Malicious rumors and fake comments can, therefore, spread instantly. Online bullying of individuals by unspecified numbers of people might also tend to occur in South Korea because there are fewer entertainment talk shows and gossip magazines, compared with Japan.

In addition, South Korea’s system of training up entertainers has also come under criticism for heaping pressure on these people. For example, members of so-called ‘idol groups’ in the K-pop industry can start living in dormitories from their early teens, receiving lessons in dancing, singing and other areas in order to emerge as ‘perfect’ talents, including projecting their facial expressions and maintaining their figure. They are exposed to unfathomable levels of pressure, they fear the consequences of any failure to live up certain expectations of ‘talent’, and feel watched all the time because of the internet, according to experts.

As well as the pressure on entertainers, South Korea’s netizens have also exerted a great deal of influence on politics.

In the 2002 presidential election, an internet-based group, called Nosamo, was organized as a fan club for Roh Moo-hyun, leading him to win the race. After leaving office, Roh came under investigation over a family member’s illegal political donation and committed suicide in 2009 by jumping from a cliff behind his home.

The incumbent administration of President Moon Jae-in has set up the “National Petition” platform on the presidential palace’s website, where the government responds to any petitions signed by more than 200,000 people.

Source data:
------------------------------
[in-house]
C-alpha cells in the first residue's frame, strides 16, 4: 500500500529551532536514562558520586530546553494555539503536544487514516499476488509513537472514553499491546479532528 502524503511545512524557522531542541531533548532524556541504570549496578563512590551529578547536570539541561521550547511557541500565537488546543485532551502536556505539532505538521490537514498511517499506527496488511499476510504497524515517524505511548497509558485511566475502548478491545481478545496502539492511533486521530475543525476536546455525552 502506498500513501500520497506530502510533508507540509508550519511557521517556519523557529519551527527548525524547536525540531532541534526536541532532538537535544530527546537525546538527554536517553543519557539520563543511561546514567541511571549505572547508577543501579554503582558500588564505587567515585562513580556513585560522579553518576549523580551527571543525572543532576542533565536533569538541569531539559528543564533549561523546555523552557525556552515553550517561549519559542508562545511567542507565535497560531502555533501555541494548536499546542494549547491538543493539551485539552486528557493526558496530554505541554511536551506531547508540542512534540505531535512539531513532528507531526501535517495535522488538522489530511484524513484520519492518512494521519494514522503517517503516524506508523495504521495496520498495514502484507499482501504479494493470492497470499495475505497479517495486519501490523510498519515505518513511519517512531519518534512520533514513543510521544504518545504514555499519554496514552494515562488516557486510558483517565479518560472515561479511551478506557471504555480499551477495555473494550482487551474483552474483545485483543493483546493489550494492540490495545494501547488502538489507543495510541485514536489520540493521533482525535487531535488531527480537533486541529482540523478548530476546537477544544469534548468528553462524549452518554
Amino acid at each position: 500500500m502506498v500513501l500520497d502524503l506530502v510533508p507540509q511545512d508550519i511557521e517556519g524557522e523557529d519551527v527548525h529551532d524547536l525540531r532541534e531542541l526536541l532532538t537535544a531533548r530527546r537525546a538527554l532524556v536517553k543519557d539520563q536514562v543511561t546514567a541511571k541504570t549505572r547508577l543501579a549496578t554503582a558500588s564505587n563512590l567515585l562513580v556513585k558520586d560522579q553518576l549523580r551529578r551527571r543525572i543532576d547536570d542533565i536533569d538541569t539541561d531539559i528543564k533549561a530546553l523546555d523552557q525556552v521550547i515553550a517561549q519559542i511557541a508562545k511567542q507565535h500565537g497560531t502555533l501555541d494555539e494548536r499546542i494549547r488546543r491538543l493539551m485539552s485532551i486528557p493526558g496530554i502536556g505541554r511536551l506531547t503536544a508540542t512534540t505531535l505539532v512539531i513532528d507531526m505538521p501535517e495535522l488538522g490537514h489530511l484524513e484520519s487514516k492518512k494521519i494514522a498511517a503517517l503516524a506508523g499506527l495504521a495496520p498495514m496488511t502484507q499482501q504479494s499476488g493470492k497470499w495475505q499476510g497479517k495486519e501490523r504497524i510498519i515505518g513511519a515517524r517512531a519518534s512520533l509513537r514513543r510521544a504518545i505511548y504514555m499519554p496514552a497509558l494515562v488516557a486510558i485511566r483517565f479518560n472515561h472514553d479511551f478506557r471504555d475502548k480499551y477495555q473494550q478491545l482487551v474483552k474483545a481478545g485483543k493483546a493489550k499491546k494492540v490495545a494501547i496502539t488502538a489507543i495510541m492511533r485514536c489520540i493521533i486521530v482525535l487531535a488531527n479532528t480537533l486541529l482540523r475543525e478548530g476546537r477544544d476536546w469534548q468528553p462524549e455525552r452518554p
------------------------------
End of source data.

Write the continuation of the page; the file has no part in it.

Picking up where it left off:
In October 2019, Sulli, a former member of the idol girl group f(x) committed suicide at the age of 25. Goo Hara, a former member of the girl group Kara, which also became popular in Japan, killed herself the following month at 28. Although the direct causes of their deaths have yet to be revealed, South Korea media reported that they had both been subjected to criticism on social networking sites and had received revenge porn threats from former boyfriends.

Sulli’s death prompted leading South Korean internet company Kakao to close the section for comments on entertainment news on Daum, the biggest portal site in the country, in October last year. Another major internet company Naver took similar action in March this year.

South Korea has the highest rate of suicide among the member states of the Organization for Economic Cooperation and Development. In a country that is very strong in IT, addressing the problem of suicide needs to become an issue of national policy, especially at a time when it has drawn global attention for its success in containing the spread of the novel coronavirus.

In Japan, the government has begun a legal review following Kimura’s death to facilitate the identification of internet commenters and rein in malicious messages. Although South Korea’s experience does not seem to indicate there is a magic bullet to solve this problem, Japan must not waste time in shining light into the dark corners of the internet, which is inextricably linked with the digitization of society.